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Liam Hall
Liam Hall

Posted on • Originally published at Medium

Quickly differentiate between code bases with VScode Window colors

Introduction

When working on a project as a developer, it's not uncommon to have multiple windows open, whether that's working in tandem in separate back end and front end code base's or referring to a past piece of work for guidance on implementing a feature. I often work with Vue and Laravel in two separate windows, Vue controlling my front end and Laravel my back end. I am constantly switching between windows, particular when working on a single screen, throw in a browser and a design and things get rather confusing rather quickly. There is a better way.

The better way

Window colors to the rescue! Window colors is a VS code extension that allows you to assign custom window title bar colors to your projects making them instantly distinguishable. Not only will colors be visible when the window is open, but windows in your dock will also sport the custom title bar color.

To find the Window colors extention, search for window colors in the VS code extensions panel.

Setting up window colors

Search for and install window colors in the VS code extensions panel or find it here. Once Window colors is installed the extension will add 3 color settings to the .vscode/settings.json file, using unique colors based on a hash of the root directory name. Those color settings are: activityBar.background, titleBar.activeBackground and titleBar.activeForeground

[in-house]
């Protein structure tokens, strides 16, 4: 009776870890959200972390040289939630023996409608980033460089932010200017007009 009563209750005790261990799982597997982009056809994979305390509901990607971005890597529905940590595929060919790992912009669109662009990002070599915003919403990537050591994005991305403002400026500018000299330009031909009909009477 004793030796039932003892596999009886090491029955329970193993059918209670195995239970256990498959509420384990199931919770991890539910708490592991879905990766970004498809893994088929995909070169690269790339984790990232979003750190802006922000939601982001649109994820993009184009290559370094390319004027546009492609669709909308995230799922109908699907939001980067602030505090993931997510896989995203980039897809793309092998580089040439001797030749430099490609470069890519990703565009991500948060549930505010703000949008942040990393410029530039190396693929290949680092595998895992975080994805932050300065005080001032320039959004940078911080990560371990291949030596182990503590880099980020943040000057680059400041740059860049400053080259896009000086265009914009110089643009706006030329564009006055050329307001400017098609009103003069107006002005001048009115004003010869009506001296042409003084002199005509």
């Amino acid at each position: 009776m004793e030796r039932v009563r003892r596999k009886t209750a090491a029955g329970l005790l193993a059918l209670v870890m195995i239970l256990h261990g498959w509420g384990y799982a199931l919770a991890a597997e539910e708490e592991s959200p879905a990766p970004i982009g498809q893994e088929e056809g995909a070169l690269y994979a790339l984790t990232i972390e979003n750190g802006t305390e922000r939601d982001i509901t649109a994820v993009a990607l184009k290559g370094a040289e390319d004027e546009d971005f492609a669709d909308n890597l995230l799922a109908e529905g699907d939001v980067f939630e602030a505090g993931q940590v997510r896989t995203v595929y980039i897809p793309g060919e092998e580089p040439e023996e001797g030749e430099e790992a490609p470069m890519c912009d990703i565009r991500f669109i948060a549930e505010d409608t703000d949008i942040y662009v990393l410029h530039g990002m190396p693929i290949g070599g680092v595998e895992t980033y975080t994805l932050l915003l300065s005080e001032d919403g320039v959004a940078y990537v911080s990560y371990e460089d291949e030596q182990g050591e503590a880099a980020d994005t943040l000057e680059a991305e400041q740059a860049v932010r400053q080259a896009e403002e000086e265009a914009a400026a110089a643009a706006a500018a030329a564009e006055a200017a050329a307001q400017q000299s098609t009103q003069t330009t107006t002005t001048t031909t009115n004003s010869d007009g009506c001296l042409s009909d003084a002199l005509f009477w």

By default, the title bar colors will only be present if the window is active, however you can ensure the colors persist even when the window is inactive by simply adding 2 more settings: titleBar.inactiveBackground, titleBar.activeForeground.

Preferences

You may choose to have a unique custom color for each of your codebases, however, as I mentioned in the introduction, a common use case for me is working with Vue and Larvel on a single project, across 2 code bases, front and back end. Therefore my preference is set to each code base to represent the predominant framework, for example red (#F05304) for Laravel and green (#42B883) for Vue, I also prefer to remove the activityBar.background setting:

Laravel codebase settings:

{
    "workbench.colorCustomizations": {
        "titleBar.activeBackground": "#F05340",
        "titleBar.activeForeground": "#FFFFFFFF",
        "titleBar.inactiveBackground": "#F05340",
        "titleBar.inactiveForeground": "#FFFFFFFF"
    }
}
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Vue codebase settings:

{
    "workbench.colorCustomizations": {
        "titleBar.activeBackground": "#42B883",
        "titleBar.activeForeground": "#FFFFFF",
        "titleBar.inactiveBackground": "#42B883",
        "titleBar.inactiveForeground": "#FFFFFF"
    }
}
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Conclusion

A simple change can sometimes make a huge difference, and for me, adding custom window colors to my code base's has been one of those times. Hopefully custom window colors will help improve your workflow as well.

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